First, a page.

I think it started out innocently enough.
Over a decade or so ago, functional training entered the picture. Arguments were made regarding the benefits of kinetic chain expression exercises and doing exercises that expressed function in order to enhance athletic performance. As per usual in the fitness industry there was an overreaction to all things “functional” at the time. Everyone embraced it and its offshoots of muscle imbalances, corrective training and all the rest.
Critics of functional training made relevant points as well. Some experts advocated pure strength training to enhance athletic performance—by pure strength training, I mean training for limit strength more or less, that is, using the traditional barbell movements of bench, squat, and deadlifts, and power cleans. And then of course various Olympic Lift variations also became widespread practice as well, because of course this meant, “powered from the ground; driven through the core.”
On both sides of these arguments there were and are relevant points that are valid to this day. And as much as there seemed to blossom two schools of thought — functional training vs. traditional strength training — the one thing both camps seemed to have in common was criticism of old-fashioned bodybuilding bodypart training. I’ll even admit that to a certain extent these critiques remain valid too!
But over the years this critique of traditional bodypart training has spiraled into something else. No matter what I read now, it seems vogue and safe to take pot shots at bodybuilders and bodybuilding training, even suggesting that those who do it clearly just don’t get it.
I take umbrage at such a trite suggestion. It’s silly and it’s misinformed. I’m going to take some time here to give bodybuilding bodypart training methodology the defense it deserves. This will probably be written in two parts.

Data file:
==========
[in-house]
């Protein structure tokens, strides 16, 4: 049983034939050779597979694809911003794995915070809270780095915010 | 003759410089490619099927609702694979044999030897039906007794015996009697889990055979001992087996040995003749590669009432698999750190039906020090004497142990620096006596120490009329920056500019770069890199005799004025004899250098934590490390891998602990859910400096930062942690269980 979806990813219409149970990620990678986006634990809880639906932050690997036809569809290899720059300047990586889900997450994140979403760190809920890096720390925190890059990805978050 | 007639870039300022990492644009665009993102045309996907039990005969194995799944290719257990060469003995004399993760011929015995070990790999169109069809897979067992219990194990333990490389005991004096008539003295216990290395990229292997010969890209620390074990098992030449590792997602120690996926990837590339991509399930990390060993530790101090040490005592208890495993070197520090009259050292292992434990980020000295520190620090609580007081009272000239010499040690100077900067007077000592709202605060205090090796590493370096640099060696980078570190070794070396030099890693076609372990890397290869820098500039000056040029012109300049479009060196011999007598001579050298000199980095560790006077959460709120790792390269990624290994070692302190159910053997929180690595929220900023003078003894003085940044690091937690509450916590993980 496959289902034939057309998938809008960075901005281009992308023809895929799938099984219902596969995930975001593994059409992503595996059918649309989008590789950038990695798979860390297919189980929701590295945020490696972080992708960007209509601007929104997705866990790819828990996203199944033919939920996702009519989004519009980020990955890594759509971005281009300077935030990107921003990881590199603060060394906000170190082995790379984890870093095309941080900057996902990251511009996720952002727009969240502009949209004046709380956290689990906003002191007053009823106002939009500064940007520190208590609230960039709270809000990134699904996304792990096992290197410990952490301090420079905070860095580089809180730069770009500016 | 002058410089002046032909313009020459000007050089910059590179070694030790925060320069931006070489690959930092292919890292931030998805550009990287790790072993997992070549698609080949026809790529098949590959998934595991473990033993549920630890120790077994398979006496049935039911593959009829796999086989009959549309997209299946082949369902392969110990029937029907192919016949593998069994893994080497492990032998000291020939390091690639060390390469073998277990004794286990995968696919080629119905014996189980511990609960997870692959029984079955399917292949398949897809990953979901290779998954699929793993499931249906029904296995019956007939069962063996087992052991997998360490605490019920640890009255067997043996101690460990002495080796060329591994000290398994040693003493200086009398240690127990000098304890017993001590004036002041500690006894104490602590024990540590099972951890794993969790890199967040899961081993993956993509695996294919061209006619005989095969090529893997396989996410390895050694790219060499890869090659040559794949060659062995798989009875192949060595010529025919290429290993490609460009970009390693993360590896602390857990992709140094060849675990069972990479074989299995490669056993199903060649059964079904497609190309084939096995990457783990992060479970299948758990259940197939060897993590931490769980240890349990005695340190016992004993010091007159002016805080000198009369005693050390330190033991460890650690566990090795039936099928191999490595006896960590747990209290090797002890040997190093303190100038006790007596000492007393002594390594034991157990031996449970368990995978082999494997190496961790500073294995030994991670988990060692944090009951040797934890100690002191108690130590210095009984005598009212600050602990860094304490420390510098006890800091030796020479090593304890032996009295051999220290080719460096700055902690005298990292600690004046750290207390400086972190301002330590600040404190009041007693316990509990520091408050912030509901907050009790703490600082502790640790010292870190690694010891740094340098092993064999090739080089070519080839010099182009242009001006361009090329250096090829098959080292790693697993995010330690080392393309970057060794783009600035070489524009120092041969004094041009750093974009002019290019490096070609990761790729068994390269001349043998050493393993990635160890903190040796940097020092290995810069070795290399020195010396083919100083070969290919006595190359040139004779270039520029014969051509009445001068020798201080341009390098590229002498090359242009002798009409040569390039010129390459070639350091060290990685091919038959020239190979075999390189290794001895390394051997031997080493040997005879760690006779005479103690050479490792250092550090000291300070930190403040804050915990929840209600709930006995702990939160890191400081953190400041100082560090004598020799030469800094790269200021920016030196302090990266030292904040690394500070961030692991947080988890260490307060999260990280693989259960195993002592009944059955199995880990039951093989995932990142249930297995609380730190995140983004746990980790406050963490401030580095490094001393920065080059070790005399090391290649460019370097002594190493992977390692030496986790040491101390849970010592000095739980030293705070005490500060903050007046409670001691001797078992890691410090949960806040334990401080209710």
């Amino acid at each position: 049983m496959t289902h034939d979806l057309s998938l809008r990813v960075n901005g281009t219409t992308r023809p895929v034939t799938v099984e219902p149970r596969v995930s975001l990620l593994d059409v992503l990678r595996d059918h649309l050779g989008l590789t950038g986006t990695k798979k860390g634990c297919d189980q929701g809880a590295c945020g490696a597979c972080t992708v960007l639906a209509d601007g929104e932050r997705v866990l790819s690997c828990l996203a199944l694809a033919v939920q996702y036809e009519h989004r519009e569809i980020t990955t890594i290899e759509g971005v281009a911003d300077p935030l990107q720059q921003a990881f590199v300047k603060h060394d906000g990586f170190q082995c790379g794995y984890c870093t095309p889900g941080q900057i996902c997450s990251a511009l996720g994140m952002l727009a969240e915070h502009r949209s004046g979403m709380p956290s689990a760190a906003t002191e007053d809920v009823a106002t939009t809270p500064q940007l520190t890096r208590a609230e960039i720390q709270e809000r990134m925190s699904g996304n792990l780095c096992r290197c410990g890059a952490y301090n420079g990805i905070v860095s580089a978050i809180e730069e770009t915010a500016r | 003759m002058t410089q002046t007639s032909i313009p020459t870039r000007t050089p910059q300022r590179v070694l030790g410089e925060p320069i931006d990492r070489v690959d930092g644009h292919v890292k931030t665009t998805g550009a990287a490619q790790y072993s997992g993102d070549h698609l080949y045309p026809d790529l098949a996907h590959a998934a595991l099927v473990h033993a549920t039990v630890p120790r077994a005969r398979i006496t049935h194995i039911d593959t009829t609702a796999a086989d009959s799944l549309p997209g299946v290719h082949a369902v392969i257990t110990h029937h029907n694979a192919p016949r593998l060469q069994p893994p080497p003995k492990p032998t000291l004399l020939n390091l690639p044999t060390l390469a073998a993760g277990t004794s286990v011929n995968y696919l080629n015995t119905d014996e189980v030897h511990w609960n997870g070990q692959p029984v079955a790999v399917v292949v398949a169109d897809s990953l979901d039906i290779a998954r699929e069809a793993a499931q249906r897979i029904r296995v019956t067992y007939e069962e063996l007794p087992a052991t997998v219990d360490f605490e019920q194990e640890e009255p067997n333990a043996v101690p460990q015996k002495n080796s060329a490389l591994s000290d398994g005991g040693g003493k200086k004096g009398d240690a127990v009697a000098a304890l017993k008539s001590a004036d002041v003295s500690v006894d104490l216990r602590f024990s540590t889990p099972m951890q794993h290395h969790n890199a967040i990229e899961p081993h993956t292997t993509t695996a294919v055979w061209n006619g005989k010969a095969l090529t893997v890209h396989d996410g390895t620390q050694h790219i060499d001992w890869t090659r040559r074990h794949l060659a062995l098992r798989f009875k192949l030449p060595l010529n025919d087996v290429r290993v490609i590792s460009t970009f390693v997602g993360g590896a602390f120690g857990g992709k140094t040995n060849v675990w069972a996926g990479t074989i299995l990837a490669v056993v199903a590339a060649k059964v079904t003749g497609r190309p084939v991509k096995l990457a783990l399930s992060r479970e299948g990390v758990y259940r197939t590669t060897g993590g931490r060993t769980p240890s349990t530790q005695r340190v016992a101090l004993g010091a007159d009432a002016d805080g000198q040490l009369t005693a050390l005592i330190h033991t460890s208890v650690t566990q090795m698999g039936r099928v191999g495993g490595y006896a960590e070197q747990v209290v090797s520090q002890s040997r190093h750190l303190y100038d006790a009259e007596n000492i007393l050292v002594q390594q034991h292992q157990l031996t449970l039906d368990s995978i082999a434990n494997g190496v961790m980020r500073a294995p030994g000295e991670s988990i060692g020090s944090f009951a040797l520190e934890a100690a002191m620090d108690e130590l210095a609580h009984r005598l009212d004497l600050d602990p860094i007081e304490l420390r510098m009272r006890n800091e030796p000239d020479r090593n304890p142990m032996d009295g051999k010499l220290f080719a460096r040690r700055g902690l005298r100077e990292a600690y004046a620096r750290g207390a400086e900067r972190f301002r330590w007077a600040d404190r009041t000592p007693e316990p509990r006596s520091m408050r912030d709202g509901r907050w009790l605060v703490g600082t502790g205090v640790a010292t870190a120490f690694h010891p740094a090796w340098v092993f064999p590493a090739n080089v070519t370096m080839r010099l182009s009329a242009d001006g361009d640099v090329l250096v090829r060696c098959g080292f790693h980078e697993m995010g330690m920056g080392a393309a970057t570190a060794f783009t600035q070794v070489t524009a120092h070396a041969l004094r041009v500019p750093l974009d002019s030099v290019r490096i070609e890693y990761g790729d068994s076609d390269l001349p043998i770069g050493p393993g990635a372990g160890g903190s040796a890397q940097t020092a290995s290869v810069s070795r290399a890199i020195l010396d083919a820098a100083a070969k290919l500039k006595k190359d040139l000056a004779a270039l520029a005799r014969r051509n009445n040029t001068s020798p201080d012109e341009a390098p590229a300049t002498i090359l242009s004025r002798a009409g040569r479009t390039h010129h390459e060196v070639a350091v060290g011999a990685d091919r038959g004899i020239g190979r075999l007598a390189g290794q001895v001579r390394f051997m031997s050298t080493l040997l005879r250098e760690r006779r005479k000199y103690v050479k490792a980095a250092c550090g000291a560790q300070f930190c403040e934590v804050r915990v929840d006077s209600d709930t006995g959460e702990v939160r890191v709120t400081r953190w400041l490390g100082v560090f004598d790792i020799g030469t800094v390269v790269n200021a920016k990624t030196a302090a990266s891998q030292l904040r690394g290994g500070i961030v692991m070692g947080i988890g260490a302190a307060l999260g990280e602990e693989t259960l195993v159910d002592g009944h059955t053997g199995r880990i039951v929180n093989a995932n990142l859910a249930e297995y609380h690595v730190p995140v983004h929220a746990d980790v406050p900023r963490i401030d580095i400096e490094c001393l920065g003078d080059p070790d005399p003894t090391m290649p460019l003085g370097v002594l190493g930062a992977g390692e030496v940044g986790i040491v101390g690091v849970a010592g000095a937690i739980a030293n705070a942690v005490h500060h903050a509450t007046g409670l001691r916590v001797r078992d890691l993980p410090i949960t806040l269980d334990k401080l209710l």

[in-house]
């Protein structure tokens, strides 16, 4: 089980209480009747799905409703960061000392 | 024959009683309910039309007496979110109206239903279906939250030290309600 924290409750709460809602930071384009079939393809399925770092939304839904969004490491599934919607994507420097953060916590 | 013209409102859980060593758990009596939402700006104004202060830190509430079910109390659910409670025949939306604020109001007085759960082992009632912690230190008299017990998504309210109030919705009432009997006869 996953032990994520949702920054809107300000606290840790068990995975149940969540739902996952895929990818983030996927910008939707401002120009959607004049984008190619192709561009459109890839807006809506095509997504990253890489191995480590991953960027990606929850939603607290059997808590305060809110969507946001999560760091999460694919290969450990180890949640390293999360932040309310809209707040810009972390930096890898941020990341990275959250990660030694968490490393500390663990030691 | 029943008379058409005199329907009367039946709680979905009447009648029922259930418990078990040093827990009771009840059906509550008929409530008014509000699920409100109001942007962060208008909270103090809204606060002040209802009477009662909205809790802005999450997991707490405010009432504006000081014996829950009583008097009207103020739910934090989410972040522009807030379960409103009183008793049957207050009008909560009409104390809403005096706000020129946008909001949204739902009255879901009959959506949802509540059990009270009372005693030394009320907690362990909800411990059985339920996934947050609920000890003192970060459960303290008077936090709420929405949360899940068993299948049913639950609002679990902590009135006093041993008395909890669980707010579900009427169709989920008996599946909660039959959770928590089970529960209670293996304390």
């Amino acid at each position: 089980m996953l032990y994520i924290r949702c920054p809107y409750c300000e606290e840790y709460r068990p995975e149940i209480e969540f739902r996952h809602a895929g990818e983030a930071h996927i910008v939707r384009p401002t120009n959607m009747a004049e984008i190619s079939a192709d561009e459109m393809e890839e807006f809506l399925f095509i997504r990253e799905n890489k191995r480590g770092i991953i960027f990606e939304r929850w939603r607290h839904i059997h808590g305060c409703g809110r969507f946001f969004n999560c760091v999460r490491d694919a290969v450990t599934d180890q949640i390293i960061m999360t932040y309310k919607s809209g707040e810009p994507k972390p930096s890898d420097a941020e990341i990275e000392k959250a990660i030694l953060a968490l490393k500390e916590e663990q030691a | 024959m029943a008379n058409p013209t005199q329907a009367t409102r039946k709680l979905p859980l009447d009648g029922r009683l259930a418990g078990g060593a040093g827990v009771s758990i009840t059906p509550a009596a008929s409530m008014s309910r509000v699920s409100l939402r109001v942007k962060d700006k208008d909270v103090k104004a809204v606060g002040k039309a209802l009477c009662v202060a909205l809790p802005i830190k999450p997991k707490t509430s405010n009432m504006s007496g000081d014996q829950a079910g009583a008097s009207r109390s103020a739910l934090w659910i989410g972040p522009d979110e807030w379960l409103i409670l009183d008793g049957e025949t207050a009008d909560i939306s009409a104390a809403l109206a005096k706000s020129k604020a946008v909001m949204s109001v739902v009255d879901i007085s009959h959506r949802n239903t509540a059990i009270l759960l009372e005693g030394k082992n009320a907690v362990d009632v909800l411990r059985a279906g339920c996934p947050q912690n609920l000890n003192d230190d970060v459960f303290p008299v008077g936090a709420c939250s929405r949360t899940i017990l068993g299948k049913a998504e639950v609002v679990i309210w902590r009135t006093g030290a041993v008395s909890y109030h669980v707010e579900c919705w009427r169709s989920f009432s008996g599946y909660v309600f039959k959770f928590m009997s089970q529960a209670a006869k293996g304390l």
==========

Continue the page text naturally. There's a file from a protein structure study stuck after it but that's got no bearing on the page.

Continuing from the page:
Paradigm Blindness in the Fitness Industry
Paradigm blindness in the fitness industry is nothing new. It seems like it is always the way this industry goes – more about “vogue trends” than real science – even though many of these vogue trends hide behind the science. But to my mind, one of the greatest dangers out there for any true expert is in becoming locked into one single particular way of seeing things and doing things.
Application of expertise is about seeing, knowing and embracing subtleties, nuances, and distinctions that so many other people miss because they have a single “one-way-street” approach to “their way” of doing things.
Many people talk about expertise as both art and science, but then forget the former when it comes to how they do things.
There is a lot more to the application of lifting science than bench, squat, and deadlift, and there is a lot more to the “art” of program design as well than this notion to “train for limit strength” and everything will be fine.
It just seems completely arbitrary and biased to me to praise pure limit-strength training as a goal, or present it as “the” goal, but then denigrate and insult trainingfor physique development as a goal.
Why can’t physique development as a goal be as equally applauded as building strength? Everything I read implies that strength training experts are the “real” experts and everyone else should just fall in line. And, more than that, bodybuilding training methodology experts — well no one takes them seriously, don’t you know. I know one thing for sure.
Working to acquire an aesthetically balanced and pleasing well-developed physique is much harder from a program design standpoint than is strength training program design. Context is everything! Relatively speaking, I find strength training program-design to be more like checkers, and program-design for balanced and complete physique development to be more like chess. There is far more nuance involved with creating a balanced physique than just knuckle-dragger expressions like “get strong to get big.” What puzzles me even further are these strength experts who now present themselves as physique-development experts, while out the other side of their mouths, they are more or less trashing everything about bodybuilders and traditional bodypart training (i.e. all the things that will lead to bodybuilding success).